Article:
Once the season began, the Hornets went all-in on their youth movement and their high-priced and low-producing veterans began collecting dust. Therefore, the phone lines are open in Charlotte. Problem is, there’s not much of a market for someone such as Nicolas Batum and the $27.1 million he’ll make next season.
But Michael-Kidd Gilchrist and Marvin Williams are on expiring deals and could generate buzz. Williams is a low-maintenance vet who’s great in the locker room, is a career 36.3% 3-point shooter and may be a good fit in certain rotations. Additionally, big man Cody Zeller is one of the few remaining vets who hasn’t been tossed aside. In the right situation, Zeller -- who has one year at $15 million left on his deal -- could be a rotational front-line player on a contender.
They made not one, but two head-scratching additions last summer: Trevor Ariza and Dewayne Dedmon. To almost no one’s surprise, neither is seeing significant minutes and Dedmon has already expressed public frustration. It makes you wonder what the Kings were thinking five months ago.
Dedmon will be tough to move, in terms of getting anything of value, because he’s an offensively challenged big man who’s not a deluxe rebounder and is owed roughly $26 million the next two seasons. Ariza has one year left at $12.8 million (which is not fully guaranteed), and long valued for his defense and 3-point shooting. But how much is left in the tank of the 16-year veteran?
Oklahoma City Thunder
Let’s address the elephant in the room: Chris Paul is all but guaranteed to stay in OKC at least another season. His contract is a deal-breaker (and a back-breaker for anyone trying to lift it) as he'll get $85.5 million over the next two seasons. Contending teams are usually strapped for cash and unwilling to part with a major piece to surrender in a trade for Paul unless that piece is a flawed asset. His final season is a player option, but raise your hand if you believe Paul will pass on taking $44 million at age 36. In a more realistic scenario, Paul will play out his deal in OKC and then go ring-chasing, maybe in L.A. with LeBron James.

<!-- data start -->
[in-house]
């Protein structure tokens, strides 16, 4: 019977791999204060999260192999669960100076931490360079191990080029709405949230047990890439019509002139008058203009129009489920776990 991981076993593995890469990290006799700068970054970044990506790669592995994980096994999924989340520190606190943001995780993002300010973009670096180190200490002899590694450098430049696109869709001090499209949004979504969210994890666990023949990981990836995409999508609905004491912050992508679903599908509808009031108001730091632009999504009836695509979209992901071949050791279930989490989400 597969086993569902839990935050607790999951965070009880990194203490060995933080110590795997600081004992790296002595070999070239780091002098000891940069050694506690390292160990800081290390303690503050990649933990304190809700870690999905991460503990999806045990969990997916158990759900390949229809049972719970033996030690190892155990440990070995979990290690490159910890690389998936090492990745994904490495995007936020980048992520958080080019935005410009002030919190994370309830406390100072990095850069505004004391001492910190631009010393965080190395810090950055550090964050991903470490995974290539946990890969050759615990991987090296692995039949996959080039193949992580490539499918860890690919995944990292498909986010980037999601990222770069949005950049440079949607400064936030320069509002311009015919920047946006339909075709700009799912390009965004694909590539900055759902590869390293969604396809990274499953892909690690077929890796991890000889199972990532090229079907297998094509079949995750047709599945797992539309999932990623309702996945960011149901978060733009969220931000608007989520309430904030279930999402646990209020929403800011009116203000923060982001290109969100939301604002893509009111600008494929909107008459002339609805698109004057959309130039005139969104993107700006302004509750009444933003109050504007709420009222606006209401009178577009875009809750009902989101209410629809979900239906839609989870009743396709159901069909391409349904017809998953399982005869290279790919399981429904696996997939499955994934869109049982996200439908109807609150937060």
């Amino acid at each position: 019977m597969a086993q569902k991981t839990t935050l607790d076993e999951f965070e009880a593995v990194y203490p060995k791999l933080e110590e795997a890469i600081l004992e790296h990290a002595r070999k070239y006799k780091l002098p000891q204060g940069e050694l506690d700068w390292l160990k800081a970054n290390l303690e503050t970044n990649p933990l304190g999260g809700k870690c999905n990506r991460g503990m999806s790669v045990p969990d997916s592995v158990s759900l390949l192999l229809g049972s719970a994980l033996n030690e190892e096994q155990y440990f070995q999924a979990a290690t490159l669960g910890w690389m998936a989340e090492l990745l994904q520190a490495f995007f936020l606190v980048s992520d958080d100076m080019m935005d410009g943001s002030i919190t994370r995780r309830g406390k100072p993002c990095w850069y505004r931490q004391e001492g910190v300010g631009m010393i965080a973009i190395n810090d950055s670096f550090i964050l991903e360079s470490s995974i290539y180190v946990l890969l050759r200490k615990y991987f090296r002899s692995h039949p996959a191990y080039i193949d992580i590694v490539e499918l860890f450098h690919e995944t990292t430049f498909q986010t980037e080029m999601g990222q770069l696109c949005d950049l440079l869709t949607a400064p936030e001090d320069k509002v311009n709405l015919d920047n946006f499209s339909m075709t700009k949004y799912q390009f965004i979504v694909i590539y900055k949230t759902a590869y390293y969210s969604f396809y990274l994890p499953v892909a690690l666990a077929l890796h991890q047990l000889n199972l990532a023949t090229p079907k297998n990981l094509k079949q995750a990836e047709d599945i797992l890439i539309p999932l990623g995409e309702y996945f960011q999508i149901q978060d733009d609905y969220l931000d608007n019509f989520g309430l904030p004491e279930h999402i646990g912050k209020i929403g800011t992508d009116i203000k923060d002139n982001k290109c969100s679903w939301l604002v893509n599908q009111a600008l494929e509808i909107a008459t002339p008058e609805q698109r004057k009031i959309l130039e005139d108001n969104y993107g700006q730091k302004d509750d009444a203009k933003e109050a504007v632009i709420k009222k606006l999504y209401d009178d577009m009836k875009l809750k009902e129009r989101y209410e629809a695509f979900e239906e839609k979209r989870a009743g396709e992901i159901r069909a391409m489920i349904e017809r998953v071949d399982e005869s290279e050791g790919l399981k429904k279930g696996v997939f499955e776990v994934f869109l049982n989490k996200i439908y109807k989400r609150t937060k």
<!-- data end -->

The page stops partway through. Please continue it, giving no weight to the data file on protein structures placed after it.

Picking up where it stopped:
Meanwhile, the Thunder can dangle Danilo Gallinari, a still-functional shooter who’s on an expiring deal. Or they could see what Steven Adams will bring. Or they can stay put as they’re in the West playoff chase these days. They could enjoy their unexpectedly good run with Paul in what was supposed to be a rebuilding year here without Russell Westbrook and Paul George.
Miami can actually qualify as both buyers and sellers by seeing what they can get for Dion Waiters and Justise Winslow, two players whose futures in Miami are questionable.
Waiters hasn’t been a factor since signing a contract extension three summers ago and lately has caused major headaches for the franchise with his questionable behavior. He’s been suspended three times, and in any event, his position and role are being gobbled up by hungry young players. Of course, because of the baggage, the market for Waiters is cool. Plus, he's owed $12.6 million next season.
Winslow remains a functional player, yet the swing position is populated by Jimmy Butler, Duncan Robinson, Tyler Herro and Derrick Jones Jr., all of whom weigh heavier in the Heat’s resurgence. There also might be interest in Goran Dragic, who's on an expiring contract, if the Heat want to go that route.
Golden State Warriors
All indications are the Golden State Warriors will wait until summer to decide on D’Angelo Russell’s fate rather than deal him at the deadline, unless someone blows them away. By waiting, they can judge that trade market and will also know where they’ll select in the Draft lottery.